One of the mysteries of the English language finally explained.
A person established as pope in opposition to one held by others to be canonically chosen.
- ‘Except as regards Peter's length of tenure this essay upholds convention in the roster of popes, and with the further exception of Philip, names of antipopes play no role in what follows.’
- ‘Some say that these men should not be called antipopes, since they were not set up against the one chosen by church law.’
- ‘The two most famous antipopes of the Orthodox period (both eventually reconciled to the canonical church) were St. Hippolytus of Rome and the scholar Anastasius Bibliothecarius.’
- ‘If antipopes are counted, there have been 99 popes and 10 antipopes equaling 109.’
- ‘I don't know if the antipopes had anything to do with Tokyo Ya going out of business, but if they did, they should be ashamed.’
- ‘But they are too trivial even to be called antipopes.’
- ‘These ‘imposters’ are referred to as antipopes and are considered to be agents of the devil.’
- ‘There have been almost fifty antipopes and right now there are three: Michael I, Linus II and Pius XIII.’
- ‘It is the purpose of this short essay to explain the confusing array of names of popes and antipopes during this time.’
- ‘In any event, the fact that antipopes rose to power at all points to more cracks in the walls of monolithic Roman Catholicism.’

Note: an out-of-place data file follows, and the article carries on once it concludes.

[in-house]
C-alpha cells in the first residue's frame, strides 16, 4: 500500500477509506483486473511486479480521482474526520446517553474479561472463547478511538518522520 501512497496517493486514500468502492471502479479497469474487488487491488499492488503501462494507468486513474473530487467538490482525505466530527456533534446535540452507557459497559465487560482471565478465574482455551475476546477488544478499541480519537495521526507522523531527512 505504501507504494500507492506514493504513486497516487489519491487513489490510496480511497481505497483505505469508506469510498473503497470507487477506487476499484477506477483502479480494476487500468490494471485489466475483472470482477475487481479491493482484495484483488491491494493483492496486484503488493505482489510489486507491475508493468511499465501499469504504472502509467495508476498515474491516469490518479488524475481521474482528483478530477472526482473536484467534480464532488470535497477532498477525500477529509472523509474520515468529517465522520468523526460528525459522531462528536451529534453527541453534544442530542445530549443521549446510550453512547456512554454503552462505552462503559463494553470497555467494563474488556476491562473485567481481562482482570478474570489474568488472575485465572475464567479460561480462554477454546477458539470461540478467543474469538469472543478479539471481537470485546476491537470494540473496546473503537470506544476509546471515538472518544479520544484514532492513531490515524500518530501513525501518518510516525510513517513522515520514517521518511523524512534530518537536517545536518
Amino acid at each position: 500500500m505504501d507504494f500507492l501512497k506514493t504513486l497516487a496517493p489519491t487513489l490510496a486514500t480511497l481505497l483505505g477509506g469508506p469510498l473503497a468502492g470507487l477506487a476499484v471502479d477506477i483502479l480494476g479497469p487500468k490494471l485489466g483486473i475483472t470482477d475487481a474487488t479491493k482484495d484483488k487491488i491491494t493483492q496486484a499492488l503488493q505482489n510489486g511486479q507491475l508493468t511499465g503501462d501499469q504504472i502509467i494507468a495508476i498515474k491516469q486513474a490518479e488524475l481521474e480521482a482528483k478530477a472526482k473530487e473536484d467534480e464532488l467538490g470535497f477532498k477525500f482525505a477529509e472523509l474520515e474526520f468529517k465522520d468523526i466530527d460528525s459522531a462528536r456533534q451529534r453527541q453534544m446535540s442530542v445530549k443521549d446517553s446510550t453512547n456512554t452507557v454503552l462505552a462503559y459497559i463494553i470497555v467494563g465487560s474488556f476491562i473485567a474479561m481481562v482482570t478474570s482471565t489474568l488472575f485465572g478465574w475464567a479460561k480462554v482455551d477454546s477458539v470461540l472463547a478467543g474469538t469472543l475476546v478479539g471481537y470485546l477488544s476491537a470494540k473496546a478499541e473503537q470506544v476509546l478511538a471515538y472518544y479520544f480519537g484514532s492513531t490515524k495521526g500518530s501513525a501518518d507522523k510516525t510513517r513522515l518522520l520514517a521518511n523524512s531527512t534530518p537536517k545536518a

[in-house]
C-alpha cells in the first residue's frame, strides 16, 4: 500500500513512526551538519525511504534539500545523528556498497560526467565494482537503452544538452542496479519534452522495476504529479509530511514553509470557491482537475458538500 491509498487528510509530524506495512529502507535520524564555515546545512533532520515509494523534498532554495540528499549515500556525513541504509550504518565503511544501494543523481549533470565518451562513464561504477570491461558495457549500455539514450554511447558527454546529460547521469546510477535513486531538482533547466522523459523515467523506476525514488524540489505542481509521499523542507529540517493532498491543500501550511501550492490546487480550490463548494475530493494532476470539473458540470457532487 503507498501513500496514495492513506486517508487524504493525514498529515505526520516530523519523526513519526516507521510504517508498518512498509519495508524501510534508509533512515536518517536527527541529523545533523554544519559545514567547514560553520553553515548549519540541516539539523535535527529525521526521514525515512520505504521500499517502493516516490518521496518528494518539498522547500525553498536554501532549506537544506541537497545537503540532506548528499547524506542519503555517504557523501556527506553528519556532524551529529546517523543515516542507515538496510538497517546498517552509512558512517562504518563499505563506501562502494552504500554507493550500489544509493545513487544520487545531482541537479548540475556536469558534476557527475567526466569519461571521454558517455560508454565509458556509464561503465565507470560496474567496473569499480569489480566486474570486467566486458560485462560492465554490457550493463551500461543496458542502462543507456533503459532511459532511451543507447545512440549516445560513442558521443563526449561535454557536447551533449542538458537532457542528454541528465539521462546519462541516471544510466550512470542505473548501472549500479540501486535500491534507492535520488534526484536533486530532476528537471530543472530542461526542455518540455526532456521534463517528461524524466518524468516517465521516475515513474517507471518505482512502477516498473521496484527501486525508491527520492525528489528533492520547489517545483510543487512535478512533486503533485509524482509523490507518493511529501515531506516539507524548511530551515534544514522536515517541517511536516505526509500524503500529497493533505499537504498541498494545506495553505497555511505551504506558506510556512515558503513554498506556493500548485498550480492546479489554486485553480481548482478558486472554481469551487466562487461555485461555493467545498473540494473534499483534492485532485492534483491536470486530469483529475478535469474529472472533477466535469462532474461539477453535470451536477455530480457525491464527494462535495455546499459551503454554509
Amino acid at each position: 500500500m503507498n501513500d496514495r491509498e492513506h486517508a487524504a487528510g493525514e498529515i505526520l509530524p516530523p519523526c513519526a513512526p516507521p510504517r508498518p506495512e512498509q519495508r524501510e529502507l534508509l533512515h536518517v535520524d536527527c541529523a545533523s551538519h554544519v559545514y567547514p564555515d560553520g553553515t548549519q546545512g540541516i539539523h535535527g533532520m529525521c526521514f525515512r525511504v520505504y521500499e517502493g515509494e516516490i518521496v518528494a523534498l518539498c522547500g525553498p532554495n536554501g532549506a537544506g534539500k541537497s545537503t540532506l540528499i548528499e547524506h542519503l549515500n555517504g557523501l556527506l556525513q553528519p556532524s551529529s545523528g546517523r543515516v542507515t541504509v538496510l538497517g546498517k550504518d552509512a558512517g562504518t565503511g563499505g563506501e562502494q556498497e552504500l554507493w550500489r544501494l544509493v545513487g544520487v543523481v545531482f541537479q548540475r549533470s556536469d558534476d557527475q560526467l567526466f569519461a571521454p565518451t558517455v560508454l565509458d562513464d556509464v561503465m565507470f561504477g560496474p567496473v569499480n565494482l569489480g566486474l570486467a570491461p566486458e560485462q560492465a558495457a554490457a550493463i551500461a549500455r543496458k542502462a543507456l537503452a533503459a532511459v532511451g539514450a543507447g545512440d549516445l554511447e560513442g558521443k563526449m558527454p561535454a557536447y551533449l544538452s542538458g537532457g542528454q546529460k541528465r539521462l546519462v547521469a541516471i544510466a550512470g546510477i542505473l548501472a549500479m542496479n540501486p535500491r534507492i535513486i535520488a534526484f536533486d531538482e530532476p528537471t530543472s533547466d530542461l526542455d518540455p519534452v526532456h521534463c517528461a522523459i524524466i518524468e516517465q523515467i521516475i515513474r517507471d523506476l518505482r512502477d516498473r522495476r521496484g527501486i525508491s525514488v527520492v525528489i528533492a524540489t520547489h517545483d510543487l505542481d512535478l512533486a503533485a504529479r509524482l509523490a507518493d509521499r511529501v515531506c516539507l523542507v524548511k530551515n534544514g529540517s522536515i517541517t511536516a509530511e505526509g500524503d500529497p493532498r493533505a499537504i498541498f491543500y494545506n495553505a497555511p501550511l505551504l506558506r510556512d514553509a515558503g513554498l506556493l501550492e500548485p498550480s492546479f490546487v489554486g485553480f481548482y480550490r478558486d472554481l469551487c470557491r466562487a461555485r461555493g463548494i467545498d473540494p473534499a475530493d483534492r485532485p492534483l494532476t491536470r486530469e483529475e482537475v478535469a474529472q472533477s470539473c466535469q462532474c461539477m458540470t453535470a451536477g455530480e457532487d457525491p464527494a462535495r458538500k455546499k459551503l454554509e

- ‘Even the antipopes were rarely heretical.’
- ‘The Second was called in 1139 to clarify doctrine and to heal the schism which had been caused by the activities of the antipope Anacletus II.’
- ‘Important antipopes were Novatian; Clement III; Nicholas V; Clement VII; Benedict XIII; John XXIII (or by a different count, John XXII; see Cossa, Baldassare); and Felix V, who was the last antipope.’
- ‘Many of the popes called ‘Benedict’ were perhaps antipopes or even anti-antipopes.’
- ‘The late 14th and early 15th century saw a series of rival popes elected, one line of which is counted by the Roman Catholic Church as popes and the other as antipopes.’
Late Middle English antipape, via French from medieval Latin antipapa (on the pattern of Antichrist). The change in the ending in the 17th century was due to association with pope.
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